Saturday, 5 April 2008

Scotland wide PK workshop day

Here are some of the highlights that I managed to shoot with my camera of the "Scotland wide PK workshop day" which was held April 5th 2008 in Glasgow, UK. This was a positive gathering of like minded humans who came together to learn and push their Parkour abilities, regardless of gender, race or experience.

I would like to thank all of the Traceurs and Traceuses who attended. I hope they either learned new ideas, improved on their technique at the beginner workstations. And to the experienced ones, I hope you discovered new weaknesses that need to be addressed.

I would also like to thank the rest of the coaches, who put in the free time to organise and teach.

Below is a peice of rough footage filmed by Ryan Montieth and myself. The professional filmed version will be completed by our qualified camera man Ben, and will be online in the near future.

Thursday, 3 April 2008

Overcoming my weakness...

Four months has passed since making my decision to drop conditioning sessions and focus exclusively on my technique training. I have also included working on my mental factor within my technique training.

In the past few months I have been training, I have been working off my written list of techniques, which consisted of techniques, obstacles and mental barriers that I seen as weaknesses within my Parkour. I knew deep down I could or should be capable of executing particular challenging moves, but put them off. It was very important to complete as much of that list as possible with it's tasks and reps.

I said in my previous blog entries, that “Rendezvous 2” was a turning point for me. I had the strength but I knew I had to improve on the following from that Special night:
* Up my technique level
* Up my ability level
* Increase my confidence
* Increase my endurance
* Lose muscle mass (de-bulk) and become lighter and become more athletic.

Up my technique level
When watching video clips of myself, I look for flaws in my technique or listen to constructive criticism from my fellow Traceurs. As an example when I did precisions I often did not lift my knees up high enough, or when I did wall climbs I relied on brut strength over fluid technique with strength. So on my list along with many other flawed techniques I drilled my weaknesses until they improved.

Up my ability level
For a few months leading up to “Rendezvous 2” I felt my ability had stagnated and it was getting me down which affected my confidence as well as mood, and “Rendezvous 2” was the icing on the cake. So I decided enough is enough, and ask why I am not improving... I realised I was only drilling moves, obstacles or single techniques that where in my comfort zone. The decision I had taken was to include on my “Written List” was jumps, moves, obstacles that where on my limit and feared, but knew if I stuck to my gut feeling I could do.

Increase my confidence
I always knew that with better technique and ability my confidence would grow. I drilled the jumps, moves and obstacles that I feared but knew deep down I could do in my mind. I had to push my mental fear barriers sensibly and drill these jumps moves and obstacles until they become a natural reflex to me. The higher my confidence the more I will challenge myself but with becoming complacent when moving or becoming arrogant.

Increase my endurance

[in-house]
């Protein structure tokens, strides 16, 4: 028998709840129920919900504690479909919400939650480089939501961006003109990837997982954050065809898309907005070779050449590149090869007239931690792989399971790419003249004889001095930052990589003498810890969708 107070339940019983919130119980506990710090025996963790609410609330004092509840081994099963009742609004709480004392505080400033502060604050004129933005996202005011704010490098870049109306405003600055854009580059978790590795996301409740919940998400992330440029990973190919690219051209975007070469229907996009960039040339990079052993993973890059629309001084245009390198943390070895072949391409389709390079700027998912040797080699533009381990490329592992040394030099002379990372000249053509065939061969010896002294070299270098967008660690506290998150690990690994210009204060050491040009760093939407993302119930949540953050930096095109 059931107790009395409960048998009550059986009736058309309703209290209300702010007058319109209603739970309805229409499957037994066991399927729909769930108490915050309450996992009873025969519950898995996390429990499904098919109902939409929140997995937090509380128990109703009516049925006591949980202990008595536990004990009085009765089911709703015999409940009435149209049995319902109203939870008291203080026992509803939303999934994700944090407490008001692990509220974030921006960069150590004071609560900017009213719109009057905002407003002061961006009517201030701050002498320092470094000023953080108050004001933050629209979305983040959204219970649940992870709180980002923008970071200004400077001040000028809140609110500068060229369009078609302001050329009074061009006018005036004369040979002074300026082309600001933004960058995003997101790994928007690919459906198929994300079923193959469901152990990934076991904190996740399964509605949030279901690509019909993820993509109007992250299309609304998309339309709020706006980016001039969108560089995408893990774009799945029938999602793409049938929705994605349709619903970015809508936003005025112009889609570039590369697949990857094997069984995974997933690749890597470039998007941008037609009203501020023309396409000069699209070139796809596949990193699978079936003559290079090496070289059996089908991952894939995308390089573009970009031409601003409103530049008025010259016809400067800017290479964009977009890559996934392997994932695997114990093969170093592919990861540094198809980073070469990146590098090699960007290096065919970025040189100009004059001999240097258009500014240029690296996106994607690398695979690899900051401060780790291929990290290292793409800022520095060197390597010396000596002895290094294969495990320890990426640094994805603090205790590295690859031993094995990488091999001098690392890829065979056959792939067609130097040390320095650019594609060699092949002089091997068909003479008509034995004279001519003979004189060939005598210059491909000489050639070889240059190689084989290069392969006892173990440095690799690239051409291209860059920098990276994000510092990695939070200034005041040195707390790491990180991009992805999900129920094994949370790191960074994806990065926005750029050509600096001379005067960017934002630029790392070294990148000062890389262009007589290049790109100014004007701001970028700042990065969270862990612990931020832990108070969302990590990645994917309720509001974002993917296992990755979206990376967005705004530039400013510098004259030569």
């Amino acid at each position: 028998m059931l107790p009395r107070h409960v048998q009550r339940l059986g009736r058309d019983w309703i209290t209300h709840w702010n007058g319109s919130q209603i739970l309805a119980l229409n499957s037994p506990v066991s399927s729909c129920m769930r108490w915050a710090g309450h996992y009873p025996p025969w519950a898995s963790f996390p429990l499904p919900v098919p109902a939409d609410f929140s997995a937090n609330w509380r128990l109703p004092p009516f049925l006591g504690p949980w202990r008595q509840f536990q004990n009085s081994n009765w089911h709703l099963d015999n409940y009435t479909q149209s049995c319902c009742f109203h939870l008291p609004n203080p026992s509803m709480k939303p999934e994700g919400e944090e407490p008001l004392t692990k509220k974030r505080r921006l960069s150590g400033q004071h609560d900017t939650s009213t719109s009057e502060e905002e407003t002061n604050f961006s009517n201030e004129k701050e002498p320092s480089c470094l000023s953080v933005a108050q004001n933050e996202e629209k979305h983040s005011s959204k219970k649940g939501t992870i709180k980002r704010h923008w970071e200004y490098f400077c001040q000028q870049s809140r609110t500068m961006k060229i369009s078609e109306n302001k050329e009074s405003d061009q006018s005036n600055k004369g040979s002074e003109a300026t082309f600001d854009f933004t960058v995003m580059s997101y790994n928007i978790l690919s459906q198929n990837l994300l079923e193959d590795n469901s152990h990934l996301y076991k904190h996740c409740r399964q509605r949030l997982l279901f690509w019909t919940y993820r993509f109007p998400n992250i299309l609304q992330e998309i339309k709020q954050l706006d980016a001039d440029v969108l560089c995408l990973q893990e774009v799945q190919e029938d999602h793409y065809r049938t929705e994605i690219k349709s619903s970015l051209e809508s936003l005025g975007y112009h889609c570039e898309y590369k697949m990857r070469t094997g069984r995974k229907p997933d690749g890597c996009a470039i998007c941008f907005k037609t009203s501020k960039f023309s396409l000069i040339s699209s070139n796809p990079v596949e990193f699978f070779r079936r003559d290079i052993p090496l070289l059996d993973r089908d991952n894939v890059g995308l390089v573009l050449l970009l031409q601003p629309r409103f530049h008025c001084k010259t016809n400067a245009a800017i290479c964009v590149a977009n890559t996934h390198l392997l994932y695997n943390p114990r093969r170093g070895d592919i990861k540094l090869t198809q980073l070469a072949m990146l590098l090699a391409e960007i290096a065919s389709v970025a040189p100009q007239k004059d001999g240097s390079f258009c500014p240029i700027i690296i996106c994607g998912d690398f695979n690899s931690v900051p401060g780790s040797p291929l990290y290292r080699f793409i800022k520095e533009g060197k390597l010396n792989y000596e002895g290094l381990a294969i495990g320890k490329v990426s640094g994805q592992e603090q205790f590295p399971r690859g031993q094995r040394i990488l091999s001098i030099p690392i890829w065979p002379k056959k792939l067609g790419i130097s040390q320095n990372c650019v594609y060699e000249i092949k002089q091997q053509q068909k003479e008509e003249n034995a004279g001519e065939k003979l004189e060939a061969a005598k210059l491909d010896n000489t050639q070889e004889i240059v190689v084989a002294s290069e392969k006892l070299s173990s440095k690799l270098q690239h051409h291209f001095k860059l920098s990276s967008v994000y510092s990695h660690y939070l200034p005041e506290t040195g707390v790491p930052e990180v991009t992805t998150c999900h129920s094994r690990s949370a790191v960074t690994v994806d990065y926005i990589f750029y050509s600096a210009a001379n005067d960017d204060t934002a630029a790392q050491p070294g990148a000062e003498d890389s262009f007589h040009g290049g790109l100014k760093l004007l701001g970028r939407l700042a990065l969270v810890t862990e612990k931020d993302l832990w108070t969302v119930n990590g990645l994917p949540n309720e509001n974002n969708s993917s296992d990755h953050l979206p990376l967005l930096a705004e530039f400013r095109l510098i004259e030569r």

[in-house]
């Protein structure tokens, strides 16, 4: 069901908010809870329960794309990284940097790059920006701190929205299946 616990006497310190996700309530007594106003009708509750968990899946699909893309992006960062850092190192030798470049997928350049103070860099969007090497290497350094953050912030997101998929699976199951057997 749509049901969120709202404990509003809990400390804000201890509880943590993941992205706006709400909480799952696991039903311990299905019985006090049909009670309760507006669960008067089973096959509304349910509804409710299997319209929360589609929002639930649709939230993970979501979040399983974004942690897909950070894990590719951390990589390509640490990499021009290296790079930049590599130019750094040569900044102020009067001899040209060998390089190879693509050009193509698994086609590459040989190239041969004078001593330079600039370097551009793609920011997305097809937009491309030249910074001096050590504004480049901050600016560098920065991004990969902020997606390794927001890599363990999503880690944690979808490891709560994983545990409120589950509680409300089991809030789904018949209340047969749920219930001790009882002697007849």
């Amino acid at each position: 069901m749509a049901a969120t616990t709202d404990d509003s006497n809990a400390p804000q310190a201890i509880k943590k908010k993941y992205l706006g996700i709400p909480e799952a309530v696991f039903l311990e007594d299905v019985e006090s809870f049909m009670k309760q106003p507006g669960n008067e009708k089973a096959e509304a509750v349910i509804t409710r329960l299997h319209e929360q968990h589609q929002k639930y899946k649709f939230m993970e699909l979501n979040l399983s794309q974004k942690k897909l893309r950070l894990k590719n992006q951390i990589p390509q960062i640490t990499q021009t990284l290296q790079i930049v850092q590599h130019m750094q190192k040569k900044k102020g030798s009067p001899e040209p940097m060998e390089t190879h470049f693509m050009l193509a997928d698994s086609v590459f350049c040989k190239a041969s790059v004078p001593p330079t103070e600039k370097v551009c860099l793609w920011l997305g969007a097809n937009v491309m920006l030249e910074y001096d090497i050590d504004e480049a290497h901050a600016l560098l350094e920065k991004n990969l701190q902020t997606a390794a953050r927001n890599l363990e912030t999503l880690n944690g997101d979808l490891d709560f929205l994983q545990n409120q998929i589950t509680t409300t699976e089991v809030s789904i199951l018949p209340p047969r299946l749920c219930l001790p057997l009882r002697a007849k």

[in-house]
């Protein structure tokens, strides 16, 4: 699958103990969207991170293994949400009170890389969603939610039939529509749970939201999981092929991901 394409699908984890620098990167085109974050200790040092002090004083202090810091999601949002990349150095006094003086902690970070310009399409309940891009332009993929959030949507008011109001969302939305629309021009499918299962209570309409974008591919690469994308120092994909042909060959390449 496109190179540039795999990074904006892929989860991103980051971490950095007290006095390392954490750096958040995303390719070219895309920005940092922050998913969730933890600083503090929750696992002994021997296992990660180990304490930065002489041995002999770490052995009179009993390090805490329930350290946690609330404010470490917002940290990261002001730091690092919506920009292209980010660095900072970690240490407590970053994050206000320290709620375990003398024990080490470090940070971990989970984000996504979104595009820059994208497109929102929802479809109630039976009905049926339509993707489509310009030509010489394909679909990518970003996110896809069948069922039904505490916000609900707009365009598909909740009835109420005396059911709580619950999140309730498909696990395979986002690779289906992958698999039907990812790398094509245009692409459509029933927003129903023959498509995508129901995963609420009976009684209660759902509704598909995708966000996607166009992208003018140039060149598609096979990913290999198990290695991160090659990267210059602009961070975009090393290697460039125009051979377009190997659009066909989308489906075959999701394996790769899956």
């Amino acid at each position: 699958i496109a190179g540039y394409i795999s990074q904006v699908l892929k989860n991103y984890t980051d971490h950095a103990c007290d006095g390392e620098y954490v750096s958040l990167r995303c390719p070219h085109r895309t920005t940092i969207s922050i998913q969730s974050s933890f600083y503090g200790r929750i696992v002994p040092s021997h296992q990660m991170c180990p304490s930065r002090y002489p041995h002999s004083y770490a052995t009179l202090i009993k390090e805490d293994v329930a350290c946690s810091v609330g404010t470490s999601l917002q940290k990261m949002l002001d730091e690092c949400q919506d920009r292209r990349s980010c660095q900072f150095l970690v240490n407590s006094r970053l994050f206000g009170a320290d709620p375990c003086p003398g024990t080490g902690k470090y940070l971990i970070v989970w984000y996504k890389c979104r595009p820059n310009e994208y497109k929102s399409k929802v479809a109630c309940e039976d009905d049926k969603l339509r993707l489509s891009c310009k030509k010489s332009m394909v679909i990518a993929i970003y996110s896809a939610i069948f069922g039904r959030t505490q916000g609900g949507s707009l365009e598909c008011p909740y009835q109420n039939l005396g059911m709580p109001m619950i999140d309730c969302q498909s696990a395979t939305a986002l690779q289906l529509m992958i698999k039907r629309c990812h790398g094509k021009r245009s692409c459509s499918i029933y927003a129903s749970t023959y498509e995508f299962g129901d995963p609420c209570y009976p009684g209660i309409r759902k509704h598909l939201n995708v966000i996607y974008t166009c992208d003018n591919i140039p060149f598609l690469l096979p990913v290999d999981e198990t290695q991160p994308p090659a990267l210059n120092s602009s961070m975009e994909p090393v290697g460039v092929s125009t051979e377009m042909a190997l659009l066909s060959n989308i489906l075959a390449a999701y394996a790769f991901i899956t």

Yes on my “written list” was a decent sized challenges that where executed without rest. One such weakness for me was cat-walking on rails, so on my list was to 10 reps of a large rail, as well as dealing with upward and downward gradients to really sharpen up my technique as well as endurance.

Lose muscle mass (de-bulk) and become leaner, lighter and more athletic
In the past I spent so much time conditioning I was becoming heavy in muscle and the hypertrophy of my body frame hindered my movement. I had good strength but my techniques had to match my strength potential. Now due to doing very little to no conditioning recently I have become less bukly in muscle, more leaner, and much lighter on my feet. My power and technique has increased dramatically. Although my strength has decreased a little, my strength is perfect for Parkour at this present time. I will however introduce some conditioning sessions in the near future, to keep my strength topped up and more importantly to prevent future injuries. I am really grateful that I did a hell of a lot of conditioning for the first year and half of my Parkour training, as it has benefited me physically, mentally and kept injuries at bay.

I still feel it is important to keep a balance of conditioning and technique training to be a strong and capable Traceur. Over the past 4 months my technique has improved as they have become cleaner, natural and powerful. My ability has progressed dramatically, such as my jump distance going up by 1 foot. My endurance has increased but can be worked on a lot more. My confidence is an area that has increased more than I planned and grateful for. Lastly I have become more athletic, powerful and lighter, due to not doing more conditioning than technique training.

I look forward to the next 4 months with great optimism. I will optimise and adapt my written list accordingly on a fortnight basis to ensure steady progress, and that I challenge my fears and weaknesses.

The point of posting this is not to tell you to drop conditioning. It is to say... Write out your personal weaknesses and go and work on them until they become a strong point!


Wednesday, 2 April 2008

Borne Magazine Article

The Glasgow Parkour coaches recently took part in an article for Borne Magazine which has been published this month.

I feel it was a truthful and positive artcle, in which the writer Iain Nevill wrote an honest and refreshing article, that covered our Parkour training, spirit and beliefs.